One particular area in which we have seen increased investor interest of late is in entire freehold residential buildings. Many of our investor clients in this £10m+ area would have historically put their money to work in the prime commercial property market. But with rental yields now in the 2% – 3% range on commercial property, and with increased void risk due to the economic backdrop, the risk/reward is clearly more attractive in large residential property investments. Such properties also offer the flexibility of selling individual units within the building as well as more attractive yields of 4.5% to 5.0%. Please contact us to discuss your requirements if investment in large residential properties is of interest to you.

While the broader UK residential property market does not enjoy the same diverse and cash-rich international demand base, the most recent industry data has struck a mildly more positive note. The Halifax House Price Index rose 0.6% in January for an annual return of -1.8%. The marginally more upbeat tone was echoed in the latest monthly price balance reported by members of the Royal Institute of Chartered Surveyors. With sixteen per cent more surveyors reporting price falls than rises the balance is the least negative since July 2010. The size of the falls is also small according to the RICS survey with 82% of surveyors reporting falls doing so in the 0% to -2% range.

Investment market – location is key to rental value

We have noted in recent weeks data suggesting very moderate signs of weakness in the rental market. According to Knight Frank, residential rents in prime central London slipped 0.2% in January – leaving rental costs some 7% higher than a year ago. These figures run contrary however to what we are experiencing on a day-to-day basis.

Camilla Dell, Black Brick Managing Partner, says: “If there is any weakness in prime Central London rents, we are certainly not seeing it in the areas in which we tend to advise our buy-to-let clients to invest. Rents are very much location driven, with large variances depending on the desirability of the property’s situation. In East London, which stretches the definition of ‘prime’ in the first place, there is now over-supply relative to demand as new developments have been aggressively marketed off-plan to investors in Asia. Indeed, a recent Savills report said Pacific Asian buyers now account for a third of all new build purchases in prime London. Yet properties in East London are almost exclusively reliant on City tenants at a time when employment prospects in London’s financial services industry are diminishing.”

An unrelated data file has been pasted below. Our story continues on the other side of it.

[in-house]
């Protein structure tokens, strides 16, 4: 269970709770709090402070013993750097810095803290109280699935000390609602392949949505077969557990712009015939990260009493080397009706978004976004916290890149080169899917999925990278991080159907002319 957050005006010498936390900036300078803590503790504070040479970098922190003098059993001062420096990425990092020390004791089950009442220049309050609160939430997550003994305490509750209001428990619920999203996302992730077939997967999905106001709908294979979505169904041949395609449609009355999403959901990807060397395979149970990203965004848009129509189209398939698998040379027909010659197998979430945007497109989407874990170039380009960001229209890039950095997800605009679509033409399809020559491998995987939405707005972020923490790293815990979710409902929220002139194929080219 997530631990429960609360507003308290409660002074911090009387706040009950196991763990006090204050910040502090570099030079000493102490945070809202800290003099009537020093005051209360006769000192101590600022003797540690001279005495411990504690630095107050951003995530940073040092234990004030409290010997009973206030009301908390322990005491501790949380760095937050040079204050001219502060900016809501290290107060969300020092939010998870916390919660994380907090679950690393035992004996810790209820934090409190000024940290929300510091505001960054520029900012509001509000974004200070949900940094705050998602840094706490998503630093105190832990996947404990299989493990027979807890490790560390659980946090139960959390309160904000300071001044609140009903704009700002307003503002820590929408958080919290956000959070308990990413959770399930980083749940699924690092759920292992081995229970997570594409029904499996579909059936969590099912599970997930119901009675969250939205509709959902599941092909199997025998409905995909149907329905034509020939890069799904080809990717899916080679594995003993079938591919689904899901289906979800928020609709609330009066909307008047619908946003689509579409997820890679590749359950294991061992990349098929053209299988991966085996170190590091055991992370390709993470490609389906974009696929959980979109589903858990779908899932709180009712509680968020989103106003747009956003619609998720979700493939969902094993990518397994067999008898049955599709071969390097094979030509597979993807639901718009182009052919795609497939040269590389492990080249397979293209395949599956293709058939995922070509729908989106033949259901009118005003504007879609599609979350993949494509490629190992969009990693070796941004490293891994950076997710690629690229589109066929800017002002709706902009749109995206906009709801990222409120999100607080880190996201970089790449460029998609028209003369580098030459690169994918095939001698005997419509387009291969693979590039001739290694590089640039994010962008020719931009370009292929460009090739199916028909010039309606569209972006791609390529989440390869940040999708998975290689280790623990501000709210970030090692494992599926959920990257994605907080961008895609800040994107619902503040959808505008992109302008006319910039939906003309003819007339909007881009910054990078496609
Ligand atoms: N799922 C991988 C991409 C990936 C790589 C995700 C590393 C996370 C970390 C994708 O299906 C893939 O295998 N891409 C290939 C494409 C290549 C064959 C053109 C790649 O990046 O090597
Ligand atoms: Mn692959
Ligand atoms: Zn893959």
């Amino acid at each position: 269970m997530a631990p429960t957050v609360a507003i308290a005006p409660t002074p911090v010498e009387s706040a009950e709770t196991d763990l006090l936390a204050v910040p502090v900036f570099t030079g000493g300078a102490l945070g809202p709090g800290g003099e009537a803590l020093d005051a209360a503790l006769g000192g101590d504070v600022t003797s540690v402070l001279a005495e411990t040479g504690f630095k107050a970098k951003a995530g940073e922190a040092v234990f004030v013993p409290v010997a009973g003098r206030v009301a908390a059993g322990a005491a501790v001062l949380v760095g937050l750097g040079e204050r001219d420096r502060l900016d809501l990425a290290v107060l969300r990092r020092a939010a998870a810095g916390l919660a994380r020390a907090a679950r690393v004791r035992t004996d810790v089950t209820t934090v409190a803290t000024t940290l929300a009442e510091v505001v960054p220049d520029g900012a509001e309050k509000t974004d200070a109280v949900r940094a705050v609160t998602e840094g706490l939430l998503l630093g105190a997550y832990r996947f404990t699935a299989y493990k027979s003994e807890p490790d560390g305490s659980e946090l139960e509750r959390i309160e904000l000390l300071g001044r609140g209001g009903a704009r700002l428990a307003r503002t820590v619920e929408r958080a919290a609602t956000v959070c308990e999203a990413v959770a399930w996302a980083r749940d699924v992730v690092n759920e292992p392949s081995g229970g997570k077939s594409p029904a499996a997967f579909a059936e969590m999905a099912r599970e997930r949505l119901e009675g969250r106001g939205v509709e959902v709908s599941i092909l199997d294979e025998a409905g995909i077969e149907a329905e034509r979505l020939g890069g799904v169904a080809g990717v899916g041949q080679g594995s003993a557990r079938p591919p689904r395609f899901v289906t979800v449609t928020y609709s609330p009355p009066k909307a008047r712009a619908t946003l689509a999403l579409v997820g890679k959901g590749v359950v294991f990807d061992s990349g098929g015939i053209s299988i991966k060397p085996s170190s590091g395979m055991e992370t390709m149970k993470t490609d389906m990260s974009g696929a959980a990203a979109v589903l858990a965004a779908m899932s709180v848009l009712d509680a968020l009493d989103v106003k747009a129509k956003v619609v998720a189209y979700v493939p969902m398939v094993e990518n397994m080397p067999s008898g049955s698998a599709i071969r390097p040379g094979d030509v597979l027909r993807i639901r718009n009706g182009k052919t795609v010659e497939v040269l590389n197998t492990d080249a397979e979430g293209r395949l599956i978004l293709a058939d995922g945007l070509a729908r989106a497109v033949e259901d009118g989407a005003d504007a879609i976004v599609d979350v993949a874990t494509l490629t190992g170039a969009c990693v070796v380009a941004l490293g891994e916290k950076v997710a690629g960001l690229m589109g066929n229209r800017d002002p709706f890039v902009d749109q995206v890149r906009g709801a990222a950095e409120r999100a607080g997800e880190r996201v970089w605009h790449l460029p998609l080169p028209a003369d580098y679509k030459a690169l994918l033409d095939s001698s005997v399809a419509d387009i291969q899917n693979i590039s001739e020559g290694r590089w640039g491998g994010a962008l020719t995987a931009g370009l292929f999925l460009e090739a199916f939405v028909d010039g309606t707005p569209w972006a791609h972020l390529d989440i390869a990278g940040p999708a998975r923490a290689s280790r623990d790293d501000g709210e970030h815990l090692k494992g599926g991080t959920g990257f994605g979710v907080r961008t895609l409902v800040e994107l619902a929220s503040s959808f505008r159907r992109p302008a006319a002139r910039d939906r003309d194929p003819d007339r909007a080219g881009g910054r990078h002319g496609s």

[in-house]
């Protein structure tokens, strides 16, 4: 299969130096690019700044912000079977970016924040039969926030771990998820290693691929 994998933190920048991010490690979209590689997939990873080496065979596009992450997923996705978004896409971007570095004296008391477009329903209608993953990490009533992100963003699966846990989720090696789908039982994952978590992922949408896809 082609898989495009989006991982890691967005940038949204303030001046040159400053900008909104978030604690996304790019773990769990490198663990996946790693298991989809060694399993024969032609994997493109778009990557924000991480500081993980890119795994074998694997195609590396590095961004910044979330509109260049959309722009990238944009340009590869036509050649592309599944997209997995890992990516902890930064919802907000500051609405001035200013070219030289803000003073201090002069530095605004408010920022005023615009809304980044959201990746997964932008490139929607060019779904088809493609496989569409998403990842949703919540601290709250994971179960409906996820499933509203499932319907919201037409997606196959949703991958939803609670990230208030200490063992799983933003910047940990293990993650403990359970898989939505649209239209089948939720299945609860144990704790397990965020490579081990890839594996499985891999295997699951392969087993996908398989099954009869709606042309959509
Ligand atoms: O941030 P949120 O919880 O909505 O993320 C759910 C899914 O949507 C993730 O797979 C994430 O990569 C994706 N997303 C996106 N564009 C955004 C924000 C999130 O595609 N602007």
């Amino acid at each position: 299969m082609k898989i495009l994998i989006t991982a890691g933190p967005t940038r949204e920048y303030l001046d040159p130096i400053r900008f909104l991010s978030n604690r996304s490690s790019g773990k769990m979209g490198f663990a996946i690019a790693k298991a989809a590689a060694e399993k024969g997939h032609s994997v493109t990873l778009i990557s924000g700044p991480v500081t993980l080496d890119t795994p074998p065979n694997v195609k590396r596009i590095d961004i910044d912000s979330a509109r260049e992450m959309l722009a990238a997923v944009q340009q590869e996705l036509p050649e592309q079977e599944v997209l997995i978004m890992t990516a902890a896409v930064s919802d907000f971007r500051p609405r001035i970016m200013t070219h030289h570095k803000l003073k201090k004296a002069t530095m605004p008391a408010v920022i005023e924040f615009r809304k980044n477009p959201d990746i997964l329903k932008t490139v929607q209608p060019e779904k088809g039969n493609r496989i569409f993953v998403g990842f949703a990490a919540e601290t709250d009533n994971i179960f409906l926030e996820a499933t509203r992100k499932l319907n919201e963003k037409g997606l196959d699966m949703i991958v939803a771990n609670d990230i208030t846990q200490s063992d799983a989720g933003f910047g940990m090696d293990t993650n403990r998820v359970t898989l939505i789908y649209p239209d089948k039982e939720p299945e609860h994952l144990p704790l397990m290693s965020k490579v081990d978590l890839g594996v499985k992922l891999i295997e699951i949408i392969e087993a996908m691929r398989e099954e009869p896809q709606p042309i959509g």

Camilla continues: “However, the picture in other parts of central London is very different and we see void periods in Knightsbridge, Kensington and Chelsea as minimal at worst. We seek out properties for our investment clients with multiple tenant angles in order to preserve and enhance rental value. The area south of Kensington Road is a good example. In additional to the obvious advantages of the property’s prestigious central location, it also benefits from proximity to Imperial College and the London University’s affluent international student body. Just for good measure the Kensington campus of the International Richmond University is also just streets away. The pool of potential tenants here is therefore deeper and broader and not overly reliant on a single segment or demographic. We believe that good advice is vital when investing in London property in order to maximise returns and minimise void risk.”

2012 Budget

At the time of writing there is much speculation in the UK press that the government’s forthcoming Budget announcement on the 21st March will include provisions that may adversely impact existing and potential owners of high value property. The most widely expected changes are the introduction of measures to prevent both stamp duty avoidance when acquiring properties through offshore companies – and capital gains tax when selling a property held in an offshore company. If such provisions are indeed introduced we do not see them as changing the fundamental supply and demand characteristics of the market. Contrary to the speculation in the press, our experience is that this practice remains rare and that any potential stamp duty saving is normally seen as a bonus, rather than a driver of price.